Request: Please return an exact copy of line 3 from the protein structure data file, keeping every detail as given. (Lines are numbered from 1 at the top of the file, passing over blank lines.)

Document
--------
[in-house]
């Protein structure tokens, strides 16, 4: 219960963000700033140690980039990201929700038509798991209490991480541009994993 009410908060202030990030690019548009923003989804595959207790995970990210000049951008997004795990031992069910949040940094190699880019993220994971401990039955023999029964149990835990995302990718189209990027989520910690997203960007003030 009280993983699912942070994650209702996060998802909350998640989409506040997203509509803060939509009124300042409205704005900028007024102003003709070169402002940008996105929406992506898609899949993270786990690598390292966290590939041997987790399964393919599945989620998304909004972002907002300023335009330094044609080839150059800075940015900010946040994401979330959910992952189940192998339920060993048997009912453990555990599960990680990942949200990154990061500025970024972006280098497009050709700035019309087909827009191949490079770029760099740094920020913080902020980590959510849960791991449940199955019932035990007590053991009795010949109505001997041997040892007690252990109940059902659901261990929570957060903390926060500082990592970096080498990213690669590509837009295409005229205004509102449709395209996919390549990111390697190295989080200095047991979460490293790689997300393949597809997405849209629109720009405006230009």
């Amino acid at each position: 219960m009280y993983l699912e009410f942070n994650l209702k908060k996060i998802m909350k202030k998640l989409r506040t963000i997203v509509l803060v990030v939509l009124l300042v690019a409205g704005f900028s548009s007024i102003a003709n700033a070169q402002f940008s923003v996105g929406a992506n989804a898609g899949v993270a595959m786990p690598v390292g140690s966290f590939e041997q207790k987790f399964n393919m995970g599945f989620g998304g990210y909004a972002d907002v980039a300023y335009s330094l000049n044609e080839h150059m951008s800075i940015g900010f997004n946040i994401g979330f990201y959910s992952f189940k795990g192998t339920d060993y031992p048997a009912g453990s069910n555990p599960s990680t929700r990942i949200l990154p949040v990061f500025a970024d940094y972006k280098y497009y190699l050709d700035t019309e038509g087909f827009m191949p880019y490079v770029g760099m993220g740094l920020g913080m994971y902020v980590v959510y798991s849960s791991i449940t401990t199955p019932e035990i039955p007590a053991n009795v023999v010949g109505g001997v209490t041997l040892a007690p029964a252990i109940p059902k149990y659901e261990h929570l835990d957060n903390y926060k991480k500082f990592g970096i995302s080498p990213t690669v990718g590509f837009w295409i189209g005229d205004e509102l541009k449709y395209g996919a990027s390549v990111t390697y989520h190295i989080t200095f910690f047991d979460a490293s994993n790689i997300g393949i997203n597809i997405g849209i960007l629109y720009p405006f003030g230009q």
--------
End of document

């Amino acid at each position: 219960m009280y993983l699912e009410f942070n994650l209702k908060k996060i998802m909350k202030k998640l989409r506040t963000i997203v509509l803060v990030v939509l009124l300042v690019a409205g704005f900028s548009s007024i102003a003709n700033a070169q402002f940008s923003v996105g929406a992506n989804a898609g899949v993270a595959m786990p690598v390292g140690s966290f590939e041997q207790k987790f399964n393919m995970g599945f989620g998304g990210y909004a972002d907002v980039a300023y335009s330094l000049n044609e080839h150059m951008s800075i940015g900010f997004n946040i994401g979330f990201y959910s992952f189940k795990g192998t339920d060993y031992p048997a009912g453990s069910n555990p599960s990680t929700r990942i949200l990154p949040v990061f500025a970024d940094y972006k280098y497009y190699l050709d700035t019309e038509g087909f827009m191949p880019y490079v770029g760099m993220g740094l920020g913080m994971y902020v980590v959510y798991s849960s791991i449940t401990t199955p019932e035990i039955p007590a053991n009795v023999v010949g109505g001997v209490t041997l040892a007690p029964a252990i109940p059902k149990y659901e261990h929570l835990d957060n903390y926060k991480k500082f990592g970096i995302s080498p990213t690669v990718g590509f837009w295409i189209g005229d205004e509102l541009k449709y395209g996919a990027s390549v990111t390697y989520h190295i989080t200095f910690f047991d979460a490293s994993n790689i997300g393949i997203n597809i997405g849209i960007l629109y720009p405006f003030g230009q």